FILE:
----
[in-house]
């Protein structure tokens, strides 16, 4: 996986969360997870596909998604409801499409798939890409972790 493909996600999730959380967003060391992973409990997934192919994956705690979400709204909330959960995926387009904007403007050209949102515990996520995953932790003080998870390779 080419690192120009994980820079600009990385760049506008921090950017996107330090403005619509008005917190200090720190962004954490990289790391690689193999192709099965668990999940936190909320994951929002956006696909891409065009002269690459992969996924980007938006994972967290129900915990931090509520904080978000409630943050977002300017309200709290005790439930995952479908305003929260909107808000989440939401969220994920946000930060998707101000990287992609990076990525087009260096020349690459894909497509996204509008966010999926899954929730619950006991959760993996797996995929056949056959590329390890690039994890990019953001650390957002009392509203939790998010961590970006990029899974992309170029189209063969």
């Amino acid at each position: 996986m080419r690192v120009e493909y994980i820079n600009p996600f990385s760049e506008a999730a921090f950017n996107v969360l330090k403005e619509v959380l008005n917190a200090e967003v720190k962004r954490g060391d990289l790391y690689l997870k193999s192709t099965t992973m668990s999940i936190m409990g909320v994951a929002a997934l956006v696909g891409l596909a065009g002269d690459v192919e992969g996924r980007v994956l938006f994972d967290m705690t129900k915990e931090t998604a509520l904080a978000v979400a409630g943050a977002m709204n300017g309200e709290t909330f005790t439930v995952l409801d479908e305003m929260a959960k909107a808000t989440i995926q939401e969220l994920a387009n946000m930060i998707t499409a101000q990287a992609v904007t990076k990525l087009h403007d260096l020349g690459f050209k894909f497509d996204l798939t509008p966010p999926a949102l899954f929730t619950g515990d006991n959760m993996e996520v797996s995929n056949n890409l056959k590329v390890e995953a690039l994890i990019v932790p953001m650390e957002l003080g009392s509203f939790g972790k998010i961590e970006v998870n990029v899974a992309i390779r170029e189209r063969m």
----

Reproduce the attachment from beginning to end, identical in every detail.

[in-house]
């Protein structure tokens, strides 16, 4: 996986969360997870596909998604409801499409798939890409972790 493909996600999730959380967003060391992973409990997934192919994956705690979400709204909330959960995926387009904007403007050209949102515990996520995953932790003080998870390779 080419690192120009994980820079600009990385760049506008921090950017996107330090403005619509008005917190200090720190962004954490990289790391690689193999192709099965668990999940936190909320994951929002956006696909891409065009002269690459992969996924980007938006994972967290129900915990931090509520904080978000409630943050977002300017309200709290005790439930995952479908305003929260909107808000989440939401969220994920946000930060998707101000990287992609990076990525087009260096020349690459894909497509996204509008966010999926899954929730619950006991959760993996797996995929056949056959590329390890690039994890990019953001650390957002009392509203939790998010961590970006990029899974992309170029189209063969």
């Amino acid at each position: 996986m080419r690192v120009e493909y994980i820079n600009p996600f990385s760049e506008a999730a921090f950017n996107v969360l330090k403005e619509v959380l008005n917190a200090e967003v720190k962004r954490g060391d990289l790391y690689l997870k193999s192709t099965t992973m668990s999940i936190m409990g909320v994951a929002a997934l956006v696909g891409l596909a065009g002269d690459v192919e992969g996924r980007v994956l938006f994972d967290m705690t129900k915990e931090t998604a509520l904080a978000v979400a409630g943050a977002m709204n300017g309200e709290t909330f005790t439930v995952l409801d479908e305003m929260a959960k909107a808000t989440i995926q939401e969220l994920a387009n946000m930060i998707t499409a101000q990287a992609v904007t990076k990525l087009h403007d260096l020349g690459f050209k894909f497509d996204l798939t509008p966010p999926a949102l899954f929730t619950g515990d006991n959760m993996e996520v797996s995929n056949n890409l056959k590329v390890e995953a690039l994890i990019v932790p953001m650390e957002l003080g009392s509203f939790g972790k998010i961590e970006v998870n990029v899974a992309i390779r170029e189209r063969m």